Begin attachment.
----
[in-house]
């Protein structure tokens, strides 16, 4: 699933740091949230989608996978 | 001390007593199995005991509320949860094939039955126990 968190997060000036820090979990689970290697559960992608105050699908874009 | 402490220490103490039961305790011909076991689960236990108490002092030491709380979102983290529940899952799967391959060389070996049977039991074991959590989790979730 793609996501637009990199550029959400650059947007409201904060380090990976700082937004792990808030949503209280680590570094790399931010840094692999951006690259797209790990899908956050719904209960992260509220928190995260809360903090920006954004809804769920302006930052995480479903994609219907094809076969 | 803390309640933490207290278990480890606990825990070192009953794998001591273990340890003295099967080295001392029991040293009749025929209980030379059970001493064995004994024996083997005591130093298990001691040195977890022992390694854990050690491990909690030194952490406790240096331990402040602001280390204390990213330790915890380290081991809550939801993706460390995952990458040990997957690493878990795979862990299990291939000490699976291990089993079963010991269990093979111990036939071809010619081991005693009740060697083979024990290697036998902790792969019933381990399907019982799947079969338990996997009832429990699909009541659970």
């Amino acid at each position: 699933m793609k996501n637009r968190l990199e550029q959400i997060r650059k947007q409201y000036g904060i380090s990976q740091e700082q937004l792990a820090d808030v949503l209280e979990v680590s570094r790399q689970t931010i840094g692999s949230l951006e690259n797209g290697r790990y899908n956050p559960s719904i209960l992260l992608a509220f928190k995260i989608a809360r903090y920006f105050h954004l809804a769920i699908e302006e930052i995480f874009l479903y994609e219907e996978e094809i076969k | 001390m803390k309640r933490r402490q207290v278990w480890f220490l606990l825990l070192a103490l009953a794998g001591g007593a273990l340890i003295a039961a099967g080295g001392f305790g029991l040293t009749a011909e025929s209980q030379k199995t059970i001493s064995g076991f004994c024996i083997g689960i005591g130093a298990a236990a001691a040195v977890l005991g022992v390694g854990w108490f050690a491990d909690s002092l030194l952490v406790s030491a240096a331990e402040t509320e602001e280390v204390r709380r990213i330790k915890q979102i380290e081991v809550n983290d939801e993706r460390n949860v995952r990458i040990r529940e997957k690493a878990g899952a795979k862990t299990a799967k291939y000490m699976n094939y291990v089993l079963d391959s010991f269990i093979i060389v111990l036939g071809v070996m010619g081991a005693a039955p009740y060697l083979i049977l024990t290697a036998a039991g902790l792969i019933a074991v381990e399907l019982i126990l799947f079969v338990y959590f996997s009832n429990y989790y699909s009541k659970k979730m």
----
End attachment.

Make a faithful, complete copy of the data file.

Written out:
[in-house]
């Protein structure tokens, strides 16, 4: 699933740091949230989608996978 | 001390007593199995005991509320949860094939039955126990 968190997060000036820090979990689970290697559960992608105050699908874009 | 402490220490103490039961305790011909076991689960236990108490002092030491709380979102983290529940899952799967391959060389070996049977039991074991959590989790979730 793609996501637009990199550029959400650059947007409201904060380090990976700082937004792990808030949503209280680590570094790399931010840094692999951006690259797209790990899908956050719904209960992260509220928190995260809360903090920006954004809804769920302006930052995480479903994609219907094809076969 | 803390309640933490207290278990480890606990825990070192009953794998001591273990340890003295099967080295001392029991040293009749025929209980030379059970001493064995004994024996083997005591130093298990001691040195977890022992390694854990050690491990909690030194952490406790240096331990402040602001280390204390990213330790915890380290081991809550939801993706460390995952990458040990997957690493878990795979862990299990291939000490699976291990089993079963010991269990093979111990036939071809010619081991005693009740060697083979024990290697036998902790792969019933381990399907019982799947079969338990996997009832429990699909009541659970």
């Amino acid at each position: 699933m793609k996501n637009r968190l990199e550029q959400i997060r650059k947007q409201y000036g904060i380090s990976q740091e700082q937004l792990a820090d808030v949503l209280e979990v680590s570094r790399q689970t931010i840094g692999s949230l951006e690259n797209g290697r790990y899908n956050p559960s719904i209960l992260l992608a509220f928190k995260i989608a809360r903090y920006f105050h954004l809804a769920i699908e302006e930052i995480f874009l479903y994609e219907e996978e094809i076969k | 001390m803390k309640r933490r402490q207290v278990w480890f220490l606990l825990l070192a103490l009953a794998g001591g007593a273990l340890i003295a039961a099967g080295g001392f305790g029991l040293t009749a011909e025929s209980q030379k199995t059970i001493s064995g076991f004994c024996i083997g689960i005591g130093a298990a236990a001691a040195v977890l005991g022992v390694g854990w108490f050690a491990d909690s002092l030194l952490v406790s030491a240096a331990e402040t509320e602001e280390v204390r709380r990213i330790k915890q979102i380290e081991v809550n983290d939801e993706r460390n949860v995952r990458i040990r529940e997957k690493a878990g899952a795979k862990t299990a799967k291939y000490m699976n094939y291990v089993l079963d391959s010991f269990i093979i060389v111990l036939g071809v070996m010619g081991a005693a039955p009740y060697l083979i049977l024990t290697a036998a039991g902790l792969i019933a074991v381990e399907l019982i126990l799947f079969v338990y959590f996997s009832n429990y989790y699909s009541k659970k979730m």